Living the Good Carb Revolution
Jul 29, 2015 05:30PM
By Luis Zapp
In the last century, we have gone from about five pounds of sugar per person per year to more than 140 pounds; if we add the huge amounts of highly refined carbs that we eat every day (white bread, rice, potatoes, chips, pastries, etc.), we end up with a type of nutrition that encourages fat production and accumulation in the body with no escape route, and the added consequences of constant exposure to daily extreme blood sugar highs and lows.
Up until a couple of centuries ago, we didn’t have unlimited access to food, especially highly refined, high-glycemic carbohydrates. What is commonplace to us today: grocery stores, convenience stores, restaurants, fast food, sugars, snacks and sodas, really appeared in the horizon less than 100 years ago. Thus our ability to modify, change and transform foods has grown at a pace thousands of times faster that our ability to evolve as a species to digest them in a healthy way.
Our primal instincts keep us in love with (or addicted to) sweet foods because they represent a quick and easy energy boost that our bodies needed for survival in a harsh environment. We evolved to obtain and save every single molecule of that energy source we could get our hands on by converting any sugars or carbs that we could not use immediately into fat.
On top of this, there is a perverse trap: our addiction to sugar. Recent studies show very clearly that our brain is stimulated by sugar in an incredibly similar way to hard drugs such as cocaine; the more we consume, the more we need to feel good, and it becomes a vicious cycle. The sum of our metabolic makeup, sugar addiction, bad carb dominance in the marketplace and lack of alternatives, makes it very difficult to escape the trap.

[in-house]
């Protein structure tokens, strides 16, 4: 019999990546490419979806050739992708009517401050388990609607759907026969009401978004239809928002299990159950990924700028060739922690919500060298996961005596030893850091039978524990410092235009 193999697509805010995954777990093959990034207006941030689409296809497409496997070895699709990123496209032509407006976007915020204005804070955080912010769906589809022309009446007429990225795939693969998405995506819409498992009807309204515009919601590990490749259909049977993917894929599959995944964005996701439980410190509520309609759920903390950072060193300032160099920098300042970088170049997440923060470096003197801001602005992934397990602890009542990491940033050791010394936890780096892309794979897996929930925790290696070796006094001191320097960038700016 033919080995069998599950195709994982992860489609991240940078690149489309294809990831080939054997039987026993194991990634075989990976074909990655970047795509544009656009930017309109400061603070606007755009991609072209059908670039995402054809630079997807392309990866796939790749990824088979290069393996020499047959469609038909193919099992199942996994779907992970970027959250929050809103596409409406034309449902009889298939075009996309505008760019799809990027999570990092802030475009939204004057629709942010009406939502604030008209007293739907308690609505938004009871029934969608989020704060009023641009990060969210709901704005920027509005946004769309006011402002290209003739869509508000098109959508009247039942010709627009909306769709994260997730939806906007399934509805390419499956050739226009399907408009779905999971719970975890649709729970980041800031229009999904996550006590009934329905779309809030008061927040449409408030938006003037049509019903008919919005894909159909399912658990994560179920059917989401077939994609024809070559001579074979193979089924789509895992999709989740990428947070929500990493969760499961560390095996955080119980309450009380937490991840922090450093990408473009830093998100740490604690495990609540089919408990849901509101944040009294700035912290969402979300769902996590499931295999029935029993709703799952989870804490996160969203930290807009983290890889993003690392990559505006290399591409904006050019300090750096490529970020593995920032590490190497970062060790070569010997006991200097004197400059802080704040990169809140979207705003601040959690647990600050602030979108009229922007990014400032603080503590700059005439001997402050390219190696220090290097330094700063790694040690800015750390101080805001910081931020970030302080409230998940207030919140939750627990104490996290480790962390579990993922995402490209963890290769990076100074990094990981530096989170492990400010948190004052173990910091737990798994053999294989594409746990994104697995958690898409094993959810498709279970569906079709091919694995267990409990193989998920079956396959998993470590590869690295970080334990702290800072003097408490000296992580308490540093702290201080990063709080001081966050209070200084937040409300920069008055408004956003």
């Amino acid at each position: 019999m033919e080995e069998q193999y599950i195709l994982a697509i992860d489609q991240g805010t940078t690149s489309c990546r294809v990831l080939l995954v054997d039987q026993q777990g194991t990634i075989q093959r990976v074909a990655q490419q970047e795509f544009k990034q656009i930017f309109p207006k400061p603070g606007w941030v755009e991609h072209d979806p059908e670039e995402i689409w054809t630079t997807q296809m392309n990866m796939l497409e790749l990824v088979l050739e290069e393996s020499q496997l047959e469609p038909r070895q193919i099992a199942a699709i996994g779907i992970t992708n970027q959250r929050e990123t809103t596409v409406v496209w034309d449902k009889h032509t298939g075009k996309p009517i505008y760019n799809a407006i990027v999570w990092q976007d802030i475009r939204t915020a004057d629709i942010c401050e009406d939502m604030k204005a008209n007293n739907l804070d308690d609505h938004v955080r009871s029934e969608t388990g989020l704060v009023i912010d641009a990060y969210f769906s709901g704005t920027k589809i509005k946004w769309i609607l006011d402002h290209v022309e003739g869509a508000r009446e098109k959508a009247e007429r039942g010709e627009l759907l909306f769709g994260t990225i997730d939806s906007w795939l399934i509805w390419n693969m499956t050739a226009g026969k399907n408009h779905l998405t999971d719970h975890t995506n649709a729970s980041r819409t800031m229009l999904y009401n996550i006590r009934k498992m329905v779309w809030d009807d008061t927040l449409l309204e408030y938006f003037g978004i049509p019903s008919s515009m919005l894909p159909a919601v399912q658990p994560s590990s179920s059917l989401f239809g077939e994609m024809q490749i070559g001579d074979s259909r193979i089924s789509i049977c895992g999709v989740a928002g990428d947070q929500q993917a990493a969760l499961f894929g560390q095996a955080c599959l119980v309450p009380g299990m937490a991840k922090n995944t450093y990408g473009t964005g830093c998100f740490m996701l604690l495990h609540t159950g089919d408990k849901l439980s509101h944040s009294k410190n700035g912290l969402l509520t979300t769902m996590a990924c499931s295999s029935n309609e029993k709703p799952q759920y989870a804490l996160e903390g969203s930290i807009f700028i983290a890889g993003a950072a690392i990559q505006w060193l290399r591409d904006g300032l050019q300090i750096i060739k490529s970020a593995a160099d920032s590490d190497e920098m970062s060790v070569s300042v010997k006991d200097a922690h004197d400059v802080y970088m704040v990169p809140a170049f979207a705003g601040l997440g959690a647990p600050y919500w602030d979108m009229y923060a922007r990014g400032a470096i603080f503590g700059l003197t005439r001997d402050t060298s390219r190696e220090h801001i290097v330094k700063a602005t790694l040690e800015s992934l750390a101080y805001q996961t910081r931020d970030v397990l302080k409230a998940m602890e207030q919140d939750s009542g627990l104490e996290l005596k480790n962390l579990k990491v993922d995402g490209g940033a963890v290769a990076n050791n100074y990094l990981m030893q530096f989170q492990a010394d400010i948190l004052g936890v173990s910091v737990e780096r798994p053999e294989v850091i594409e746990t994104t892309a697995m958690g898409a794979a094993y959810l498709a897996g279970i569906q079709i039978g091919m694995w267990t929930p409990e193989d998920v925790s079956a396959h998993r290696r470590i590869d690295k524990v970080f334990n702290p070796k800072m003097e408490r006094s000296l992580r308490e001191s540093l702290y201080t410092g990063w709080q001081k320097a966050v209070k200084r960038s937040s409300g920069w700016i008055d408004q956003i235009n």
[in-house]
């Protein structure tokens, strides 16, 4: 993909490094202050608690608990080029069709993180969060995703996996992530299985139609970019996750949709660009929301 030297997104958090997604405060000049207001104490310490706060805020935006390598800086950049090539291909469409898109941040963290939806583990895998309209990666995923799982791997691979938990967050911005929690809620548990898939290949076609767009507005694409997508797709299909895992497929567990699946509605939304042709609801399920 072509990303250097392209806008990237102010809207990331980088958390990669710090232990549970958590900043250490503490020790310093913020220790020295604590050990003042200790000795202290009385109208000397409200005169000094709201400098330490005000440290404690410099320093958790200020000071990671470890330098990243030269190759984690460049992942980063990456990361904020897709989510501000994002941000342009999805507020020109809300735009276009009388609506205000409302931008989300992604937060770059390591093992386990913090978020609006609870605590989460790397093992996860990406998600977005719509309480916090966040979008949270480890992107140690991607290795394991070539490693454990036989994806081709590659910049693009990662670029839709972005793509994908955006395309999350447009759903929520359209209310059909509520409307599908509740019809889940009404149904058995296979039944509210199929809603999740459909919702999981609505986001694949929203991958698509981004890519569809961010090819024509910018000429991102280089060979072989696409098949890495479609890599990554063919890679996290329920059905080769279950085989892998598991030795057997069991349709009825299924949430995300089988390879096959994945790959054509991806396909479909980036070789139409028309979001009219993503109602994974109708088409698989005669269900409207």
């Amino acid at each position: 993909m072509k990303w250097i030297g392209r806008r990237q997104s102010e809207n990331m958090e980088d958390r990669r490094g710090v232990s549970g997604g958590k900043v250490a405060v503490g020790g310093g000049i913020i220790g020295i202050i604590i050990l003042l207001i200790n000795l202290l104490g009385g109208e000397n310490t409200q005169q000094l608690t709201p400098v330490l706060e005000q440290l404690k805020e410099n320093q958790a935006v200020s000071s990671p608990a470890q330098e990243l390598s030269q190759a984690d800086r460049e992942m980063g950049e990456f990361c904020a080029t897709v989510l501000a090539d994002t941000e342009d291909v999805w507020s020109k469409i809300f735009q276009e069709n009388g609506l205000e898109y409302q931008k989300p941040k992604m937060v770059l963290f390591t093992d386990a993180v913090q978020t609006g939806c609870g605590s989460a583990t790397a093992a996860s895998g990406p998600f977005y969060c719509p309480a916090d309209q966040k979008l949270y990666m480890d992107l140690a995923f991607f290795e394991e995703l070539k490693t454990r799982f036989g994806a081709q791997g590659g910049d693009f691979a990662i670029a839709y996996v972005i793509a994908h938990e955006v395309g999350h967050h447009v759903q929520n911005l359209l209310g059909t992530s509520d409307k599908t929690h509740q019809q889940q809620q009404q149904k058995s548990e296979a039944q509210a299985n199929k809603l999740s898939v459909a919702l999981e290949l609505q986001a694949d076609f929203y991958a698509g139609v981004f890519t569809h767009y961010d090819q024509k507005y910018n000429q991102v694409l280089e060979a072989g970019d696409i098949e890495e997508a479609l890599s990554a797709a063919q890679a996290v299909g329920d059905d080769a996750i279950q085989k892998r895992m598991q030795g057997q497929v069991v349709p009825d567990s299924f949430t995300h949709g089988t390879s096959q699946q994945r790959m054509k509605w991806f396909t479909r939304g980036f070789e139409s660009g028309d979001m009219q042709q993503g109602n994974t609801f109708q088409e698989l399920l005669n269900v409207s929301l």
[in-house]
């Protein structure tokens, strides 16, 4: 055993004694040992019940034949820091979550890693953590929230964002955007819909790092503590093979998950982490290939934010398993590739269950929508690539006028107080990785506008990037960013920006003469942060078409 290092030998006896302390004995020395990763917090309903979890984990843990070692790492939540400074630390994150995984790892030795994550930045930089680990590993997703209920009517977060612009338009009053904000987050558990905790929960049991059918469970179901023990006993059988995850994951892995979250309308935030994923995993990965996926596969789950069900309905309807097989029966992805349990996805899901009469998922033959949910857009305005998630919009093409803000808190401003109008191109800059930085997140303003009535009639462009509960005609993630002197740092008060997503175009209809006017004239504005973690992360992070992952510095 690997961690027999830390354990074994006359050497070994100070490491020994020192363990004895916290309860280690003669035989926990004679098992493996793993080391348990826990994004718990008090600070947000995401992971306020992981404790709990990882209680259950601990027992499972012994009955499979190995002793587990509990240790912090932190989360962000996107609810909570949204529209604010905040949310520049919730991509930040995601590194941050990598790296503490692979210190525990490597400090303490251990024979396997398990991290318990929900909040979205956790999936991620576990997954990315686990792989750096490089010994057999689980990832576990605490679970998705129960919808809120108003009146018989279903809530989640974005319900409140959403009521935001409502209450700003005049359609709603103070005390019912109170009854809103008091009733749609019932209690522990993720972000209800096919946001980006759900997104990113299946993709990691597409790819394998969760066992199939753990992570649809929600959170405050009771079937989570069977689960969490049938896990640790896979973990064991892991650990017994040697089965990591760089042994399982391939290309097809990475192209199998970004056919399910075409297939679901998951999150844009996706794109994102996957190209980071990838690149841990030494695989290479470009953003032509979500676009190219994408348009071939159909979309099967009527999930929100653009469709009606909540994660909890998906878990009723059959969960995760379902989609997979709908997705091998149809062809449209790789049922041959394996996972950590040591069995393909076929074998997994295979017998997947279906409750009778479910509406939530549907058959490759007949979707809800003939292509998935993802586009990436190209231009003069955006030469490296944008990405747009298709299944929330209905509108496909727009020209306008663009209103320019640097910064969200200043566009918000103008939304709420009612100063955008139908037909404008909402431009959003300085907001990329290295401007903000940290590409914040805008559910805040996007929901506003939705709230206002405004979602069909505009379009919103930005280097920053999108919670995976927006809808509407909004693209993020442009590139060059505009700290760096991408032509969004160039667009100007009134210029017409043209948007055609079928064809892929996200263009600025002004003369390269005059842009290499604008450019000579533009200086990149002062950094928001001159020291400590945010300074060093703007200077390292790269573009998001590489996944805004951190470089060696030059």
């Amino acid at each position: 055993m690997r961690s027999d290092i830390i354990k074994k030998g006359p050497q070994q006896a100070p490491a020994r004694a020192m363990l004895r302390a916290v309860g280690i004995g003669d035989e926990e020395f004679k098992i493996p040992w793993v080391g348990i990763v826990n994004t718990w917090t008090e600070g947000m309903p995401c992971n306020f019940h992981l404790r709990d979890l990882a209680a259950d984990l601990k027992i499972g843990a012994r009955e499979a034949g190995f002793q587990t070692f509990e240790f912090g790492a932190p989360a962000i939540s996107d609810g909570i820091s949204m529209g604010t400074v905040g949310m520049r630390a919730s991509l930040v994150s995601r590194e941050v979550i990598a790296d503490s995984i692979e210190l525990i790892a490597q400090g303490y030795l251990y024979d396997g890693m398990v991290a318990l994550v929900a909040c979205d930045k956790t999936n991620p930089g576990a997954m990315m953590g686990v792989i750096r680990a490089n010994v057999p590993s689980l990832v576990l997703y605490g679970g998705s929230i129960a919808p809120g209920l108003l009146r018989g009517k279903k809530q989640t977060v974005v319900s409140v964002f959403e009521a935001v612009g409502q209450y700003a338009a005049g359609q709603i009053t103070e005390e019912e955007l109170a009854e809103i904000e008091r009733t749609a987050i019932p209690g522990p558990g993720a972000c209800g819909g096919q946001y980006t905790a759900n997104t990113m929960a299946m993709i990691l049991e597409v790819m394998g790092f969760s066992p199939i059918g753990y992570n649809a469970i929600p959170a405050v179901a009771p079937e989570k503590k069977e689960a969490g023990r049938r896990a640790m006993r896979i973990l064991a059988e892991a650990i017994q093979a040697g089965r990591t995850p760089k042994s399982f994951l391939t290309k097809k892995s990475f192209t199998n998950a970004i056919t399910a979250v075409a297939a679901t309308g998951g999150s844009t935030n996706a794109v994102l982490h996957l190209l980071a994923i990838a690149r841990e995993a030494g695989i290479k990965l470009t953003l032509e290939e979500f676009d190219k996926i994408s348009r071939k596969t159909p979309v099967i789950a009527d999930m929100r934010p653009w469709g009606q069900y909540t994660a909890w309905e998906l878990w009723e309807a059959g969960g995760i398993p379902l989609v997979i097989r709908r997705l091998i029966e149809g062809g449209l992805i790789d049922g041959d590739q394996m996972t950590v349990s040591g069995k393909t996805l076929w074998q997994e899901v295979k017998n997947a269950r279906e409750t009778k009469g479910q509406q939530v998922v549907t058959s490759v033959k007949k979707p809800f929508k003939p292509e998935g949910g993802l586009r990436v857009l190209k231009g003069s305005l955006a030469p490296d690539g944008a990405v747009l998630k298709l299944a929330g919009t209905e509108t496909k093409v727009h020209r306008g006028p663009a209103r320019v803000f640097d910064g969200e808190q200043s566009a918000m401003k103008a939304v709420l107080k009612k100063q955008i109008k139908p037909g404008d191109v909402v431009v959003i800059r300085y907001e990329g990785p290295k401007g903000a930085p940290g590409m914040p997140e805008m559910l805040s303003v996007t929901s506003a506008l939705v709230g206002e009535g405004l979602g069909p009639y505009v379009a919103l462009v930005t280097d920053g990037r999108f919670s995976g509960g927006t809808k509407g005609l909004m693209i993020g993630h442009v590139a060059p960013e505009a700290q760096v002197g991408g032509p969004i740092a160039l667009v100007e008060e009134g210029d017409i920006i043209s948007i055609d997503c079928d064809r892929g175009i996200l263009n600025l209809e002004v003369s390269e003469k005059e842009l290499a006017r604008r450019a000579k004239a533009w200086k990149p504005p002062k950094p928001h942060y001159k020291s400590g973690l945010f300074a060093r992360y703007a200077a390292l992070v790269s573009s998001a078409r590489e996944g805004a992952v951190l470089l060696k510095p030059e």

Most current dietary trends and research all seem to be pointing in a similar direction: reduce or eliminate sugar, avoid bad carbs, go back to eating more wholesome foods, cook less and eat more raw or fresh, favor vegetables, eat more protein and more recently, eat more healthy fats.
Lifestyle changes are always challenging, but there’s plenty of scientific data and studies today that show the beneficial effects of replacing highly refined high glycemic carbs (those we convert into sugar very fast) with “good carbs” such as ancient grains, legumes, nuts and seeds.
By substituting bad carbs with good carbs and reducing all forms of sugar intake considerably, we can transform our health and turn our body into a fat-burning machine, with stable sugar and insulin levels, reduced inflammation and a happy gut, which by means of billions of friendly bacteria, keeps us energized and feeling great.
Get creative in the kitchen or look for better options in the marketplace. If we really need to cheat, only do it in-between meals on an empty stomach and eat half the normal amount. Being healthy is not about being miserable, but making good choices at least 80 percent of the time and indulging in smaller quantity less than 20 percent of the time. Follow that rule of thumb and be healthy.